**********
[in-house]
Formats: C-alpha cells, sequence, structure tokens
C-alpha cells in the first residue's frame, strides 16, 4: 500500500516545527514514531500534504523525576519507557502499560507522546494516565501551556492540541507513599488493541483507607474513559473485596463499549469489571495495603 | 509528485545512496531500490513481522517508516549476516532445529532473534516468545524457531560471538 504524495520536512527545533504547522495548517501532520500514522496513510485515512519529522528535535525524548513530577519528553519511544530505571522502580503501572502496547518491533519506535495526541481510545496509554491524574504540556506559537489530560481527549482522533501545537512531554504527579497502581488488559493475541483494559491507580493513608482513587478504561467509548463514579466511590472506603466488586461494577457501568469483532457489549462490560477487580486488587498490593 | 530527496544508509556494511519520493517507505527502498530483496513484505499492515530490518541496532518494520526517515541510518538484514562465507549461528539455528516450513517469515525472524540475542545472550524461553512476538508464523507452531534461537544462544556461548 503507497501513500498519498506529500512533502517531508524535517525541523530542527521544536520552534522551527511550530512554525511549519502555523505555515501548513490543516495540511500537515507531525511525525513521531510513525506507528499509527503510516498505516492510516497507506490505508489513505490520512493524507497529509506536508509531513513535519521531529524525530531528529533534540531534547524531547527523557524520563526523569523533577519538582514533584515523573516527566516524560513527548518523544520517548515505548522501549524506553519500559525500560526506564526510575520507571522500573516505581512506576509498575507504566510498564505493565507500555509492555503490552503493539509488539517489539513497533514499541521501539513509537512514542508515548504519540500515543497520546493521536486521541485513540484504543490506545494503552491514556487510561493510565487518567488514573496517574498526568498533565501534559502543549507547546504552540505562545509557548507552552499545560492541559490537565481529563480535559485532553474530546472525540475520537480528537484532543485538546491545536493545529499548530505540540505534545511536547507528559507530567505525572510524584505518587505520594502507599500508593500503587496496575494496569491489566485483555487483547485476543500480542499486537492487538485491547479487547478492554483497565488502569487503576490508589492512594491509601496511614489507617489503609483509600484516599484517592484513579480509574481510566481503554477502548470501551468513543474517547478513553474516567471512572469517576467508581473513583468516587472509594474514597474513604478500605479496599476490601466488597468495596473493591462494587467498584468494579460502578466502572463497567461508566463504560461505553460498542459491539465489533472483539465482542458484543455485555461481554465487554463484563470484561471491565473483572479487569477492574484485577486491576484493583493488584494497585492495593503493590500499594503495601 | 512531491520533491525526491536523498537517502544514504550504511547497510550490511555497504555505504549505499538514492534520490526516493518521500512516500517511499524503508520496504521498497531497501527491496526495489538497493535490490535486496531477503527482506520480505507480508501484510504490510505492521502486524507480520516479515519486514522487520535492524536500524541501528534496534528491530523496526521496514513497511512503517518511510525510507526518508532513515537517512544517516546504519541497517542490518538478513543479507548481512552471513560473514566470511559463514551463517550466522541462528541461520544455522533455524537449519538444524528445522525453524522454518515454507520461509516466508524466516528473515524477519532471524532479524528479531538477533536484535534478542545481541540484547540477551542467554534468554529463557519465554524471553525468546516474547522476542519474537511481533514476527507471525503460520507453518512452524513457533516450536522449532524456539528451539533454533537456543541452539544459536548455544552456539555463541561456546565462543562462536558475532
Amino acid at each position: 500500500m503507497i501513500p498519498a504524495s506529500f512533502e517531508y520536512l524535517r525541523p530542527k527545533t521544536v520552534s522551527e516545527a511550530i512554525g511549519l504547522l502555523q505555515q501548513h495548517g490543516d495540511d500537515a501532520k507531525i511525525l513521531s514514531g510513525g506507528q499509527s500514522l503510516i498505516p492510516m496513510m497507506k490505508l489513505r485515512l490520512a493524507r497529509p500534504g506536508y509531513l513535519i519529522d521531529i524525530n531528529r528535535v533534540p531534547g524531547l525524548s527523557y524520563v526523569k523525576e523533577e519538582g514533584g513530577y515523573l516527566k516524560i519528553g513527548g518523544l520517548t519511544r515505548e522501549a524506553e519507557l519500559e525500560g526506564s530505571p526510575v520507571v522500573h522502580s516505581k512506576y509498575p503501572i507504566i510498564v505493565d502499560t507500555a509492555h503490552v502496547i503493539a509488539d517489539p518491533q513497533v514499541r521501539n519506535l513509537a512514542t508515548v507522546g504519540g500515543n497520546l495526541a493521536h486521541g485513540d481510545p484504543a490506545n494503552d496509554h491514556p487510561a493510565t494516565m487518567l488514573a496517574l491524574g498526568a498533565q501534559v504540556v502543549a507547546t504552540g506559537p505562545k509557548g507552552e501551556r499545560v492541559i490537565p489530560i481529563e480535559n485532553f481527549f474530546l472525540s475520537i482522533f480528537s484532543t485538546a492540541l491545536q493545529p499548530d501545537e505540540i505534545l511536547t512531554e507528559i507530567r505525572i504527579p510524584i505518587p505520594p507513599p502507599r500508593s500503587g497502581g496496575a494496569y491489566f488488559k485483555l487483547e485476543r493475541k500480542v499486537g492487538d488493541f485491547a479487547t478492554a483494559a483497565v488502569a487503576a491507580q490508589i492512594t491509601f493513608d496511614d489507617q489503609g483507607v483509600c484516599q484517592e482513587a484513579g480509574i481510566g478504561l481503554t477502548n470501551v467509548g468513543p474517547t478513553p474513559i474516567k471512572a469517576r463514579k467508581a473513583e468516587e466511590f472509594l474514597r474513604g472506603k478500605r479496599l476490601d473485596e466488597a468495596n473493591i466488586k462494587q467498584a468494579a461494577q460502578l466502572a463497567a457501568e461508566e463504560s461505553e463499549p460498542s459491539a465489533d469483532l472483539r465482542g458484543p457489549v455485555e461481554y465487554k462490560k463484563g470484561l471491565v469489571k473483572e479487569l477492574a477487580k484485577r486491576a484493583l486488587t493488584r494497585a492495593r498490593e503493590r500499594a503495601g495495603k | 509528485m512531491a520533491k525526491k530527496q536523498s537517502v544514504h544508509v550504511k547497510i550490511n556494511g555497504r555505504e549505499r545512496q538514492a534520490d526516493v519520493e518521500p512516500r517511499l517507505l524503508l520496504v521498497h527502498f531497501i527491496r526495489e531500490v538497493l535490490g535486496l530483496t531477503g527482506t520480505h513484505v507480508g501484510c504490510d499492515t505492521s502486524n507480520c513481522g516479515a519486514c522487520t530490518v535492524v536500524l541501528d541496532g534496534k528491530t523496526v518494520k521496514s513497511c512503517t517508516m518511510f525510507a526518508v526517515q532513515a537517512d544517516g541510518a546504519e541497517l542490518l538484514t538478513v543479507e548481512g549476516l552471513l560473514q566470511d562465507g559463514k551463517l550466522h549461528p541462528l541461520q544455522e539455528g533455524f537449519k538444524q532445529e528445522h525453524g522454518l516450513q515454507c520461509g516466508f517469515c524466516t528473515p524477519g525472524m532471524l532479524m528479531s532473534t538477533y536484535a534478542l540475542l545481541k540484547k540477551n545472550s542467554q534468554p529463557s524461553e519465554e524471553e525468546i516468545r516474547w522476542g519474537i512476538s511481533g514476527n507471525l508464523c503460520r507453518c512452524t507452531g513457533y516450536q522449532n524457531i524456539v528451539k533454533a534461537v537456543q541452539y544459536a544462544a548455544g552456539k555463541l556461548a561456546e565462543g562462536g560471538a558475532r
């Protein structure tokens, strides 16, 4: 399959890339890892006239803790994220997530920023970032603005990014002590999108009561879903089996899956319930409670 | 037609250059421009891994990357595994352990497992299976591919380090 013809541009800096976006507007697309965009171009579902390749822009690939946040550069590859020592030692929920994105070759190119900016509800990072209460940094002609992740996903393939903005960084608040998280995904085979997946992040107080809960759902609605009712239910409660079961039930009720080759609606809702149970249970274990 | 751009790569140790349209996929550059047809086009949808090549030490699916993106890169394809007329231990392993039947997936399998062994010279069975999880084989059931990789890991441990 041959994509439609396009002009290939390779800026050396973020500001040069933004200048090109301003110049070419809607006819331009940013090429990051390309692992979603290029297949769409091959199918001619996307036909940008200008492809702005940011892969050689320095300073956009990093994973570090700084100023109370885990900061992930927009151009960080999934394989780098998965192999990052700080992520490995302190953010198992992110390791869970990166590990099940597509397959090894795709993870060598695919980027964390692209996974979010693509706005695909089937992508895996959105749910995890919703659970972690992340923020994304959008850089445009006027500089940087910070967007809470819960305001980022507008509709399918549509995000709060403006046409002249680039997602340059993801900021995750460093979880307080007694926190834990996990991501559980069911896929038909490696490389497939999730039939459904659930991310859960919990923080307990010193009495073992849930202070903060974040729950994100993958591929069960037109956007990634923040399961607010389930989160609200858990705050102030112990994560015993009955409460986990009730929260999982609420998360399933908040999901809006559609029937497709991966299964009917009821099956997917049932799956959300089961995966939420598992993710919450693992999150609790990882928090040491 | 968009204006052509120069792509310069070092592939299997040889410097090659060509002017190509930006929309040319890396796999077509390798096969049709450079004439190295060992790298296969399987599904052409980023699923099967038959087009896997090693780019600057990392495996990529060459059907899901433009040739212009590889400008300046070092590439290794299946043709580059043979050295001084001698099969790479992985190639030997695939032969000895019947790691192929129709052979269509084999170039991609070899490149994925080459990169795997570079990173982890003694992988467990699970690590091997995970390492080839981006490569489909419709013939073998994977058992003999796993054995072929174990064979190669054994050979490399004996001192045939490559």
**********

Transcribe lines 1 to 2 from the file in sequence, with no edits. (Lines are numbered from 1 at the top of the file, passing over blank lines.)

[in-house]
Formats: C-alpha cells, sequence, structure tokens